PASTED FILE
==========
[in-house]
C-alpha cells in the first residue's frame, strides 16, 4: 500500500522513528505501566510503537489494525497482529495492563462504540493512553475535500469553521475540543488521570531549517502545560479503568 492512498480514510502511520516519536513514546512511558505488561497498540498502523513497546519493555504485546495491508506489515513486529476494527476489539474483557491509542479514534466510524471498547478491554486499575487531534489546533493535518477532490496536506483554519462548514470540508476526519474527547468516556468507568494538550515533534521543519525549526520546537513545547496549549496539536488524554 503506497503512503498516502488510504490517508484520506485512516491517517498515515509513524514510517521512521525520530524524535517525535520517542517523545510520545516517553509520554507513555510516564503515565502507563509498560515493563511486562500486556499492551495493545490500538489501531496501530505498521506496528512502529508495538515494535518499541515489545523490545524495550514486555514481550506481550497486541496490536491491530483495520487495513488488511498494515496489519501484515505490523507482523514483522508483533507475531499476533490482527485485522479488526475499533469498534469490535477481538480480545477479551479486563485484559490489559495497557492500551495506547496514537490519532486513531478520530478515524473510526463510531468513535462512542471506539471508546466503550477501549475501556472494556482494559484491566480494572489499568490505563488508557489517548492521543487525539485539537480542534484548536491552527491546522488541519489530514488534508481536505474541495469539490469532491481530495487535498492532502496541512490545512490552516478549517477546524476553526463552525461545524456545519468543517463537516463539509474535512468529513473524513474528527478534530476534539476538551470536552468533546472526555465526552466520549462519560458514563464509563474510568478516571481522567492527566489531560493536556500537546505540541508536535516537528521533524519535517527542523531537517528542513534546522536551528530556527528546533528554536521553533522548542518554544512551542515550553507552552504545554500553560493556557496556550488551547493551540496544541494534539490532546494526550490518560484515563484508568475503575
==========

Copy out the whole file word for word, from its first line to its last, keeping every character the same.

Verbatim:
[in-house]
C-alpha cells in the first residue's frame, strides 16, 4: 500500500522513528505501566510503537489494525497482529495492563462504540493512553475535500469553521475540543488521570531549517502545560479503568 492512498480514510502511520516519536513514546512511558505488561497498540498502523513497546519493555504485546495491508506489515513486529476494527476489539474483557491509542479514534466510524471498547478491554486499575487531534489546533493535518477532490496536506483554519462548514470540508476526519474527547468516556468507568494538550515533534521543519525549526520546537513545547496549549496539536488524554 503506497503512503498516502488510504490517508484520506485512516491517517498515515509513524514510517521512521525520530524524535517525535520517542517523545510520545516517553509520554507513555510516564503515565502507563509498560515493563511486562500486556499492551495493545490500538489501531496501530505498521506496528512502529508495538515494535518499541515489545523490545524495550514486555514481550506481550497486541496490536491491530483495520487495513488488511498494515496489519501484515505490523507482523514483522508483533507475531499476533490482527485485522479488526475499533469498534469490535477481538480480545477479551479486563485484559490489559495497557492500551495506547496514537490519532486513531478520530478515524473510526463510531468513535462512542471506539471508546466503550477501549475501556472494556482494559484491566480494572489499568490505563488508557489517548492521543487525539485539537480542534484548536491552527491546522488541519489530514488534508481536505474541495469539490469532491481530495487535498492532502496541512490545512490552516478549517477546524476553526463552525461545524456545519468543517463537516463539509474535512468529513473524513474528527478534530476534539476538551470536552468533546472526555465526552466520549462519560458514563464509563474510568478516571481522567492527566489531560493536556500537546505540541508536535516537528521533524519535517527542523531537517528542513534546522536551528530556527528546533528554536521553533522548542518554544512551542515550553507552552504545554500553560493556557496556550488551547493551540496544541494534539490532546494526550490518560484515563484508568475503575